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All-Star Game Selection as a HOF Criterion

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  • All-Star Game Selection as a HOF Criterion

    In an effort to bolster their claim that a favorite player is “HOF worthy,” some members of this Forum have argued that because the player was selected for the All-Star Game “five years in a row," or "seven times in his 10-year career,” he was “highly regarded by his contemporaries as one of the best at his position.” And therefore that stat (number of All-Star game selections and frequency over a career) should be considered when evaluating a player’s HOF credentials.

    Well…maybe. And maybe not. At the very least, we should consider the WAY in which a player was selected for the All-Star Game, because the method has changed several times over the years, and, in my opinion, leads to different conclusions as to the reliability of those All-Star game stats as a criterion for Hall of Fame consideration:

    Specifically (from the All-Star Game section of the baseball almanac website):

    All-Star teams were originally selected by Managers and fans for the 1933 and 1934 games.

    From 1935 through 1946, Managers selected the entire team for each league.

    From 1947-57, fans chose the teams’ starters and managers selected the pitchers and remaining players.

    From ’58 through ’69, managers, players and coaches made the All-Star team selections.

    In 1970, the vote again returned to the fans for the selection of the starters for each team, and remains there today.

    So depending on the era in which a player performed, he COULD have been the choice of his peers (’33-’46, ’58-‘69) or the beneficiary of overzealous fans voting in a popularity contest (’47-’57; ’70 through today).

    In 1957, fans in Cincinnati stuffed the ballot box, electing EIGHT Reds to the starting lineup and leaving Hank Aaron and Willie Mays on the bench. The player who was elected by the fans to center field was Gus Bell and the player selected to right field was Wally Post. However, due to the unexpected avalanche of votes Commissioner Frick named Mays and Aaron to the starting positions on his authority!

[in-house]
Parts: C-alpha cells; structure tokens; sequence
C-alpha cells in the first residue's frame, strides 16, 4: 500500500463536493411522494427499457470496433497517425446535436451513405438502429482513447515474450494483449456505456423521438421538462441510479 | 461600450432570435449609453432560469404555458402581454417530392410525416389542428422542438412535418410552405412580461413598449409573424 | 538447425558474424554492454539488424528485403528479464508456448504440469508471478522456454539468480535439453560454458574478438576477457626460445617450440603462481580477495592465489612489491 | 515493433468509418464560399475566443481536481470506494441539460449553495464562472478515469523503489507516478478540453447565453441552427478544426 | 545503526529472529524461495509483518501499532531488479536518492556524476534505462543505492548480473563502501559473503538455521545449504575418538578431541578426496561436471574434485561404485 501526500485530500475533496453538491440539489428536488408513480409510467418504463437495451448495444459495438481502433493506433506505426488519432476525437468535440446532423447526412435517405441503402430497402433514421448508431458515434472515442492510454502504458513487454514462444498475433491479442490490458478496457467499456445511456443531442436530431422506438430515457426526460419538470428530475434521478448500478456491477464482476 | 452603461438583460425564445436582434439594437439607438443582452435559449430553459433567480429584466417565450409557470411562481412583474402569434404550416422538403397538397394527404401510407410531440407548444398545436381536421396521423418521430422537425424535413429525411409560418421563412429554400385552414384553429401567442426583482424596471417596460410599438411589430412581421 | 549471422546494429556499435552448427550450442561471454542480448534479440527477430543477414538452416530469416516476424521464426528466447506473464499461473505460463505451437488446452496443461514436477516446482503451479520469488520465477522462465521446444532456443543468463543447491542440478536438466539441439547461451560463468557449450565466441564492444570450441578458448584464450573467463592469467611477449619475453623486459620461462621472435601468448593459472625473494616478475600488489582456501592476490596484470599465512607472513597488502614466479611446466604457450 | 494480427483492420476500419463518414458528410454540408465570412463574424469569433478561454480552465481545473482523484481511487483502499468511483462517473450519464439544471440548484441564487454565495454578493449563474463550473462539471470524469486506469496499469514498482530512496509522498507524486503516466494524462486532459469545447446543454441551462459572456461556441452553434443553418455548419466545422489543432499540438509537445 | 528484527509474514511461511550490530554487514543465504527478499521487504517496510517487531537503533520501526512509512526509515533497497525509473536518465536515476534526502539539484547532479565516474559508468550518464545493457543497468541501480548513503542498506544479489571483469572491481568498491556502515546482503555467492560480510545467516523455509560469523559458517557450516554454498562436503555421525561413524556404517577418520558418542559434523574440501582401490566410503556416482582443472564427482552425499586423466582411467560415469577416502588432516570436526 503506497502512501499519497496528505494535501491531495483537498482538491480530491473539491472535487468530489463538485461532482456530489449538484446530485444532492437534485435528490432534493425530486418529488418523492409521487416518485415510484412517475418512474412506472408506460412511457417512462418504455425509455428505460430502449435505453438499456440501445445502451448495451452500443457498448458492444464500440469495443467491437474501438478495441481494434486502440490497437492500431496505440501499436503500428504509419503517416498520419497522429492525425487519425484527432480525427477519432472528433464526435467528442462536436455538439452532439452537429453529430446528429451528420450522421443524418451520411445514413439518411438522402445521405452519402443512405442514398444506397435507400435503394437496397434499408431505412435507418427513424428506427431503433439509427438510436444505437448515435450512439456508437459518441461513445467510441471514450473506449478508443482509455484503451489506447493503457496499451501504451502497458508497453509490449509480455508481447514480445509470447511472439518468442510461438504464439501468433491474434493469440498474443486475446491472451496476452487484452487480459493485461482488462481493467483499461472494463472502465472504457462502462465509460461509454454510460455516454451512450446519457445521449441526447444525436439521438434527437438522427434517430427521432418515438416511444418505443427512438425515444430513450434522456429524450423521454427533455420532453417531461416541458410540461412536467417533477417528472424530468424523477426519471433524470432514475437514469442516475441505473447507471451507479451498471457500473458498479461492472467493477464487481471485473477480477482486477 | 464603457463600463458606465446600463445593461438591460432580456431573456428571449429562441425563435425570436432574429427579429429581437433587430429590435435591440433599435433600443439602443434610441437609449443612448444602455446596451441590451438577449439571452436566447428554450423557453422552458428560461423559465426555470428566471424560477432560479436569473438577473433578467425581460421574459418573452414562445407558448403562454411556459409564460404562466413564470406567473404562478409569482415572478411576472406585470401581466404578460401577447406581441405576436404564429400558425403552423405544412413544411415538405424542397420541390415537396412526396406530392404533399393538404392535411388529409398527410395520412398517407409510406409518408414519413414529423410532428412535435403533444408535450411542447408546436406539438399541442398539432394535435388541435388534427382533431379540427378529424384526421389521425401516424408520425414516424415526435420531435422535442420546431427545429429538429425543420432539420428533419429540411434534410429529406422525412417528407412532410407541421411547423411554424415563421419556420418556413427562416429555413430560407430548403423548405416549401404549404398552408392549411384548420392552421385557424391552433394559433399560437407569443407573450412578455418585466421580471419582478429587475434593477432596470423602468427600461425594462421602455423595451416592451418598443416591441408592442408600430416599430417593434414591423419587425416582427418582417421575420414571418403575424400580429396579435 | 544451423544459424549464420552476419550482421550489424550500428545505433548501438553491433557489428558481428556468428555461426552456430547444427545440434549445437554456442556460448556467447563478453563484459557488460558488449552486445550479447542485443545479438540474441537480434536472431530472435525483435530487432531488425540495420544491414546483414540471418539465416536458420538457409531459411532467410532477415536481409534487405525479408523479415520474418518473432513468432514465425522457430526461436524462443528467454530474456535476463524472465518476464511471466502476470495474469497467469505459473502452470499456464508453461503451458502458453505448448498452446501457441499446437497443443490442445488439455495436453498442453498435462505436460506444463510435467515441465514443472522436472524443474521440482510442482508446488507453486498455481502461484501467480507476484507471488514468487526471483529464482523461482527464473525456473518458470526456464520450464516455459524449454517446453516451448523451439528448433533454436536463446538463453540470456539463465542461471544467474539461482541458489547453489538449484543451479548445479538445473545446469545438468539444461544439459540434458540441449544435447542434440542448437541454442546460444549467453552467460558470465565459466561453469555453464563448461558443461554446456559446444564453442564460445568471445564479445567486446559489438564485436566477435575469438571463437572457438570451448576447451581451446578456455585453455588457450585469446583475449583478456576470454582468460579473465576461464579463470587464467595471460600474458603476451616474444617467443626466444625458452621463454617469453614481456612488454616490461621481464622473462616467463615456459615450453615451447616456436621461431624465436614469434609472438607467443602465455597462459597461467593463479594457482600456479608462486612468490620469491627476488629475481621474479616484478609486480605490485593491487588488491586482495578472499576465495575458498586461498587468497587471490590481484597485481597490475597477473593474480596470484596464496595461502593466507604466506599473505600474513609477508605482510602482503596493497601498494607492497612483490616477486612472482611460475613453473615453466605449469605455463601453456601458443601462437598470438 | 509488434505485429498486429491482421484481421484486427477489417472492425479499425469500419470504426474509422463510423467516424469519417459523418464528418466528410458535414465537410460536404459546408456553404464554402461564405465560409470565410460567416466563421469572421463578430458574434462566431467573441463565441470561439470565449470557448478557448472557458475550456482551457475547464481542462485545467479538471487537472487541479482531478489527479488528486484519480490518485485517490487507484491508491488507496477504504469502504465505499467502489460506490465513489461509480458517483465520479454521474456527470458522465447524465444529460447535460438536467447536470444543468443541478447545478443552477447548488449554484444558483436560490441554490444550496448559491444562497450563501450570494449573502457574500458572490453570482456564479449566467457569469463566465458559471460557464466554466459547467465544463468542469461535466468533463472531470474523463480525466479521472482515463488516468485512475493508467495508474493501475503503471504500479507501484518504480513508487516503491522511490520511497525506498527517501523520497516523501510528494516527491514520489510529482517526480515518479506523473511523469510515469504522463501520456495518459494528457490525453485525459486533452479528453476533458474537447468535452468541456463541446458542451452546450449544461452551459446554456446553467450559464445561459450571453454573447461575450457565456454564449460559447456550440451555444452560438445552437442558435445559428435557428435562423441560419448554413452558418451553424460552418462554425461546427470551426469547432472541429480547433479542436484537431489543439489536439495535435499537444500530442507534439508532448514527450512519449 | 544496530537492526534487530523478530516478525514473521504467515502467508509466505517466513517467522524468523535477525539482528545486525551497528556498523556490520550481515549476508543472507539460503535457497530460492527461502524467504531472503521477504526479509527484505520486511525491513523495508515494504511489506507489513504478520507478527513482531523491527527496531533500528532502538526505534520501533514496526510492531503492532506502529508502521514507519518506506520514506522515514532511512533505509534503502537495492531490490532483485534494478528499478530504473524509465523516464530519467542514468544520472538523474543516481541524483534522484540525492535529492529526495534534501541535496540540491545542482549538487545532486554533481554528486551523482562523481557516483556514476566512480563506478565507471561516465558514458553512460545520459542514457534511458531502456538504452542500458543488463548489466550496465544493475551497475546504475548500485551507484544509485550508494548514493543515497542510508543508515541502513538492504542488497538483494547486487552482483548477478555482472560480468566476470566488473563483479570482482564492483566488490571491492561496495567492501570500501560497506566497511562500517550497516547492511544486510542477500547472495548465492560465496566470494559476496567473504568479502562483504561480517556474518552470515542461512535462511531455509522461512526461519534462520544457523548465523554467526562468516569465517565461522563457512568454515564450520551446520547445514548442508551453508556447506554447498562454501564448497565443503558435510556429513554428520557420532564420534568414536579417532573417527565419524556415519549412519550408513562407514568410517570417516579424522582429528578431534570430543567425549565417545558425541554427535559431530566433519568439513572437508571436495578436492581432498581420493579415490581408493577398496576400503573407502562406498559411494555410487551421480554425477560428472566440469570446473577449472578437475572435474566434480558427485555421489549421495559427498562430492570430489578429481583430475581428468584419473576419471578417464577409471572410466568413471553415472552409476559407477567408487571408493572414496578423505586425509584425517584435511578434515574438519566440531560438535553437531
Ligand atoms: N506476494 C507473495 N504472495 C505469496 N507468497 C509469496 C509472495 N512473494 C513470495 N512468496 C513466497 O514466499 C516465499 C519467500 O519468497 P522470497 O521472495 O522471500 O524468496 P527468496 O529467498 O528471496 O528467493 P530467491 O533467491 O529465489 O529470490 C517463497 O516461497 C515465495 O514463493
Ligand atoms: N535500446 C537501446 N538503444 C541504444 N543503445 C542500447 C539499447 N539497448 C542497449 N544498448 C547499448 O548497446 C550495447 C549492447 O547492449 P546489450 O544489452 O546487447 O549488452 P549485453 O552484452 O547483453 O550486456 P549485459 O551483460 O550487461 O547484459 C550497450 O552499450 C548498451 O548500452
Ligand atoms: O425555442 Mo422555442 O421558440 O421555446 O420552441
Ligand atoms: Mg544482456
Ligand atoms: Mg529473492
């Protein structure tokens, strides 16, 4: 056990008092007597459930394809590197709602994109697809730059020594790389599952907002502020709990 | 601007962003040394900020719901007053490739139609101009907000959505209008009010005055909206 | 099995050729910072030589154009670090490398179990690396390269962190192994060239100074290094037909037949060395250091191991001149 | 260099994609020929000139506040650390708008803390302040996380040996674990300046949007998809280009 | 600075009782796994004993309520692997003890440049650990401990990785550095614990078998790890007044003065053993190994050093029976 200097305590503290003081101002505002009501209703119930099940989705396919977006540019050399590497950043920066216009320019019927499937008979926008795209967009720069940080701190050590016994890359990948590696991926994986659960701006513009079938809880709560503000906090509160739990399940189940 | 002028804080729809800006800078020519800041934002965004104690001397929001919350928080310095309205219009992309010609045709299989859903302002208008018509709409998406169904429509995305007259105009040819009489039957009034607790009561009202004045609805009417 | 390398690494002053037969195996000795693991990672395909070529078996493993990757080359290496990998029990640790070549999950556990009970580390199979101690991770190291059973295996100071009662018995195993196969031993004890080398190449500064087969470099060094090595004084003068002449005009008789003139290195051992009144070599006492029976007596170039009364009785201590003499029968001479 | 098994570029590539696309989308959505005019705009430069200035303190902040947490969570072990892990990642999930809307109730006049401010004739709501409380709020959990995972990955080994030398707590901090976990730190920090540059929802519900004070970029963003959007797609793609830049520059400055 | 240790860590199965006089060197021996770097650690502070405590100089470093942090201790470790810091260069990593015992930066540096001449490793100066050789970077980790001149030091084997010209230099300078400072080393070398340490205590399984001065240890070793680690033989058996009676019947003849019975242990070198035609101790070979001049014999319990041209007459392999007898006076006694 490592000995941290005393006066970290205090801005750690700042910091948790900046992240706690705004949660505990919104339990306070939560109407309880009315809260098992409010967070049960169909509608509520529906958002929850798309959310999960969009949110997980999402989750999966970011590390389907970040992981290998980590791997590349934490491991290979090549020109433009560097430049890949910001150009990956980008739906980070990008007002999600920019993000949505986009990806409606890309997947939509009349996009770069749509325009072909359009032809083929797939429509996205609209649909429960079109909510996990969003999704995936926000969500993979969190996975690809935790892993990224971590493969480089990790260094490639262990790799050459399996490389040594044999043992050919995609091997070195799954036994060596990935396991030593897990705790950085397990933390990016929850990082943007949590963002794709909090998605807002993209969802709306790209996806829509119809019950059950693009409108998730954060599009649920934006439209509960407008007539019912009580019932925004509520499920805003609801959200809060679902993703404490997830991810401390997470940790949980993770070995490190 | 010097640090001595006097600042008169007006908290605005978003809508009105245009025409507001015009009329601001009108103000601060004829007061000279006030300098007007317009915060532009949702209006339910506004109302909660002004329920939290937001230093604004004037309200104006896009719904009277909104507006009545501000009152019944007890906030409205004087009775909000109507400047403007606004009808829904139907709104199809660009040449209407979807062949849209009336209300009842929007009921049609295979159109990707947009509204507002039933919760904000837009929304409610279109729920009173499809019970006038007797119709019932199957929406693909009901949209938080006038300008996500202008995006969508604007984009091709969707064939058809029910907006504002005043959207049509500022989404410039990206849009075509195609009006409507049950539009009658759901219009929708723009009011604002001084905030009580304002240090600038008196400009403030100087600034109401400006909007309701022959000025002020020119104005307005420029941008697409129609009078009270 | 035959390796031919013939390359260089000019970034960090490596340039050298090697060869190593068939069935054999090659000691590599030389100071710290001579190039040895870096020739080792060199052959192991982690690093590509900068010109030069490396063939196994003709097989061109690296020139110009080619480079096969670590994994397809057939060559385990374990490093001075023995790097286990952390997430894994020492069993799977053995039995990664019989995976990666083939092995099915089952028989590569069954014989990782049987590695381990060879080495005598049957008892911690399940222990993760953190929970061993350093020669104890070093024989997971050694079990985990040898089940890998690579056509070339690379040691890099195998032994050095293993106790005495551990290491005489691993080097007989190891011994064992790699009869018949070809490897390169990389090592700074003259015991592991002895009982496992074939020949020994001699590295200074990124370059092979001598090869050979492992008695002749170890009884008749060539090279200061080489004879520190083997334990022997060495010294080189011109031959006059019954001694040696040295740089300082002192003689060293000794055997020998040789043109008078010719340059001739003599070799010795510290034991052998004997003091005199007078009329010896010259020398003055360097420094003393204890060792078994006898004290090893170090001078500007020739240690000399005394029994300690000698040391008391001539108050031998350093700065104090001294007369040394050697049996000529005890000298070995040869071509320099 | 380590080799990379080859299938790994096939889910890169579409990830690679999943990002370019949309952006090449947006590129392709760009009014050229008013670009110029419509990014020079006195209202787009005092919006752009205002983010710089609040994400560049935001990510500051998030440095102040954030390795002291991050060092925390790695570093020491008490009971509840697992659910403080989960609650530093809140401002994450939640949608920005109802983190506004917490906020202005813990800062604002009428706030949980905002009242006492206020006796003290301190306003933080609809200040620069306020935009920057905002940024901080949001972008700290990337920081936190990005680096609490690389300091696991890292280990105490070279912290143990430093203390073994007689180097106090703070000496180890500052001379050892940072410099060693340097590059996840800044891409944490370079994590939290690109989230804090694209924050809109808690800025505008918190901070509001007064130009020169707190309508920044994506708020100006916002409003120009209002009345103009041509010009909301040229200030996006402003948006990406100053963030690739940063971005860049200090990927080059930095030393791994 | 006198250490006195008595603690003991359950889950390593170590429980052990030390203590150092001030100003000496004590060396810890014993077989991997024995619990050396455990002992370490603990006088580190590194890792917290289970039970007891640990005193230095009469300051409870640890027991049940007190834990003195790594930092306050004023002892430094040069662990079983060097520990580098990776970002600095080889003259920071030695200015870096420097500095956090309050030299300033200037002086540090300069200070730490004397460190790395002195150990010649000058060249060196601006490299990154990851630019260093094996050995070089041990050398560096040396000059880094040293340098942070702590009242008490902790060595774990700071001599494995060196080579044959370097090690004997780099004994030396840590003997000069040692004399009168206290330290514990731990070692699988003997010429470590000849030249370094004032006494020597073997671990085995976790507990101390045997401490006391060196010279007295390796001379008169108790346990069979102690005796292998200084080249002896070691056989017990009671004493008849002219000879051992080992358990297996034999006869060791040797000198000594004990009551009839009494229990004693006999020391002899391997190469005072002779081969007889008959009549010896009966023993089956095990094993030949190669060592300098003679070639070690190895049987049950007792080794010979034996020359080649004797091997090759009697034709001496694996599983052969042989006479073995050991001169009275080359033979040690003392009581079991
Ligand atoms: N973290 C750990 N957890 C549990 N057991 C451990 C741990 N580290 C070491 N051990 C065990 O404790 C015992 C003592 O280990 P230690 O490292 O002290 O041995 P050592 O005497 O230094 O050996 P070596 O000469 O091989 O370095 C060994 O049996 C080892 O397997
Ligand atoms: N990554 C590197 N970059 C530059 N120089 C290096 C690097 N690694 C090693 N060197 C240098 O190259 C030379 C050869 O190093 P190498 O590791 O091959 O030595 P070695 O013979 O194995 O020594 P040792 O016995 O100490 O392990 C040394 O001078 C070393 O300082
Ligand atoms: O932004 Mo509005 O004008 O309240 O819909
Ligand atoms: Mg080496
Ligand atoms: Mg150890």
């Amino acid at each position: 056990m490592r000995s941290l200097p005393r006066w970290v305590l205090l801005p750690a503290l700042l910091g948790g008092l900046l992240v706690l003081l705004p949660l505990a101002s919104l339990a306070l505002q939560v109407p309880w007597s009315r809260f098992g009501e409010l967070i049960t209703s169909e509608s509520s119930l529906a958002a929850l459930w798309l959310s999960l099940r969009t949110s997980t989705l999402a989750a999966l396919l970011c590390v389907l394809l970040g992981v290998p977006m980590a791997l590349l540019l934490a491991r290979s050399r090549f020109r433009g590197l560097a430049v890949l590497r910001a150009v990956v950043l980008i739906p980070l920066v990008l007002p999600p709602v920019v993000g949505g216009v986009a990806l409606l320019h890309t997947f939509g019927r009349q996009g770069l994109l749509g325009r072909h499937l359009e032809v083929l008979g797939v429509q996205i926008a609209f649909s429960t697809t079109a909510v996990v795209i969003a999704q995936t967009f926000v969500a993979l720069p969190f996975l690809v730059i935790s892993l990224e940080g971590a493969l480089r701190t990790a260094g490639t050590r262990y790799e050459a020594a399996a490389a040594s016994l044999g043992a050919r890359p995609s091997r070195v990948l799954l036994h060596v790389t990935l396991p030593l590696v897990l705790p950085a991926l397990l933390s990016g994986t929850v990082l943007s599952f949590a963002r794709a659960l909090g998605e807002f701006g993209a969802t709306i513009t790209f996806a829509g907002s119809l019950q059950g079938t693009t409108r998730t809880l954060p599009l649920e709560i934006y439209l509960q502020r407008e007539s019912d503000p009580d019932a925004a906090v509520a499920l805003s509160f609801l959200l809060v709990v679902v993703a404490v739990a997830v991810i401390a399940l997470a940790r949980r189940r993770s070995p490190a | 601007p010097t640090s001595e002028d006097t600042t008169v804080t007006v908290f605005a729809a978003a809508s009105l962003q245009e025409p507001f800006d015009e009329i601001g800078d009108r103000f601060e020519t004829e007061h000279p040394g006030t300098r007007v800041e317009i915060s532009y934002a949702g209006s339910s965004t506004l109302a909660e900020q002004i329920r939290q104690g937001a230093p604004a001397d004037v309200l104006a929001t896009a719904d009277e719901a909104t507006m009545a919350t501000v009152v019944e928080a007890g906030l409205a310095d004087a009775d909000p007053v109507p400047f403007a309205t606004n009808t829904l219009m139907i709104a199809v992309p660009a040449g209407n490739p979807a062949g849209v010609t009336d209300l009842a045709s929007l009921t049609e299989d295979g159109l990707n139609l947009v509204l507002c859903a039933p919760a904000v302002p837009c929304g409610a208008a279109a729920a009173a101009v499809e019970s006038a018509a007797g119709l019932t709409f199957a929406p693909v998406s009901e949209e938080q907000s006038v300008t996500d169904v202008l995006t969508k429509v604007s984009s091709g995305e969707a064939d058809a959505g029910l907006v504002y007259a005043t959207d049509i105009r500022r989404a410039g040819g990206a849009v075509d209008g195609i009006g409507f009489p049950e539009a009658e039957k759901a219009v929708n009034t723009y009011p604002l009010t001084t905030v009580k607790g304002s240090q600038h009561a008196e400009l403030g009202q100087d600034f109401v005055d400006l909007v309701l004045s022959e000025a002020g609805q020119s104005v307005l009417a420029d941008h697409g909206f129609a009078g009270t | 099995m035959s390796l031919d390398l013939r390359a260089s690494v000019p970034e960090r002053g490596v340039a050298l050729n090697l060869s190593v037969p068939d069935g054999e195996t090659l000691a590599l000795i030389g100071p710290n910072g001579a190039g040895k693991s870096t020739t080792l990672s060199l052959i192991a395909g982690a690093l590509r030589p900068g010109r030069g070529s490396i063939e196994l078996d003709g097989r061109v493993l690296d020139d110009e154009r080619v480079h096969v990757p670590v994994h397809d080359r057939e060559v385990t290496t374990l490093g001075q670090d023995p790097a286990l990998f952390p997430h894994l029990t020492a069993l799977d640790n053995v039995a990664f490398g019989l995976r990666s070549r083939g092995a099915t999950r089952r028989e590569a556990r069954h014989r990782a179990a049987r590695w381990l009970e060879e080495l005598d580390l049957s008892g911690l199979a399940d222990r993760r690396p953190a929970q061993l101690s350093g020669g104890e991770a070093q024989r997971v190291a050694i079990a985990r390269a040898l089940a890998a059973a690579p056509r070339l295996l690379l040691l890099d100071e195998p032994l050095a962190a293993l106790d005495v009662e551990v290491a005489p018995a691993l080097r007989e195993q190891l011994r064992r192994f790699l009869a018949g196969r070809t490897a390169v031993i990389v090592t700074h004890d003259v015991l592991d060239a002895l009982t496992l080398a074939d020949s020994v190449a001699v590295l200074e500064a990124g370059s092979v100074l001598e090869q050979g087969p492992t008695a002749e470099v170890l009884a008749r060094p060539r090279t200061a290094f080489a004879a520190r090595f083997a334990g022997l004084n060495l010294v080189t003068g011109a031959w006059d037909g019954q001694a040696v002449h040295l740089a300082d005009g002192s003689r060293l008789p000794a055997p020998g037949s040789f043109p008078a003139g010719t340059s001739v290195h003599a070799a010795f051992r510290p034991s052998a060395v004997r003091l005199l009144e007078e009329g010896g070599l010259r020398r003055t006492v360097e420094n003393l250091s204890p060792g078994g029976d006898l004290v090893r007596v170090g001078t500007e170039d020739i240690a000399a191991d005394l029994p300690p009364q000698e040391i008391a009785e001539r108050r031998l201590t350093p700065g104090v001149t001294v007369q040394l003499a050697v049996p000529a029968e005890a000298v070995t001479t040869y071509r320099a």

As for using All-Star game selection stats as a measure of HOF worthiness, I’d put more weight on players who were selected by managers and other players rather than by the fans.

  • #2
    Both are relevant, but indicate different things -- standing among peers vs. standing among fans. The measures are correlated, but imperfectly. Both are important.

    The ballot stuffing from 1957 is unusual in its degree -- while fans make mistakes, usually ballot stuffing in different cities cancels each other out more or less. Not that it doesn't happen sometimes, but usually the system has a rough justice to it.

    Managers make "mistakes" too, either out of pique -- Valentine's snub of Cliff Floyd a couple years back come to mind -- or as a result of a numbers game -- the requirement that there be a player off of every team meant that, say, Robert Fick and Randy Winn were All-Stars last season and Magglio Ordonez and Bernie Williams were not.

    I think All-Star picks need to be evaluated continuously. One or two all-star picks really mean almost nothing for a position player. But if a guy makes 8, 9, or 10 all-star teams, you're probably looking at a HOF caliber player, or at least you need a real good explanation why not. In between is where you get into borderline territory. Much more than 10 is a automatic type like a Mays or Mantle (or Ripken).

    I think the standards are lower for pitchers in general; there are fewer slots and practical problems with rotation order, etc., so often good pitchers get tabbed less often. For example -- Roger Clemens, probably one of the top 5 or so pitchers ever (maybe higher), has made 8 all-star teams. Cal Ripken, one of the five or so best shortstops ever, made 19. Ripken also benefited from wild popularity with the fans; he made a few teams he probably shouldn't have. But again, pitchers can't enjoy that advantage.
    Last edited by Cougar; 03-10-2003, 12:47 PM.


    • #3
      The trouble with that is ..................

      twofold ................

      One, no matter if it's players, managers or fans, SOMEONE'S VOTING. Being selected is a popularity contest.

      Plus, baseball has always insisted (wrongly, IMO) that EVERY team be represented ............. do you think EVERY team always has a all-star? A great player (or an older one) on a bad team may get a spot on the roster undeservingly. And vice-versa - a great player on a great team may get left off if 5 of his teamates have already been selected.
      Living with the Curse of Keith Hernandez since 1982


      • #4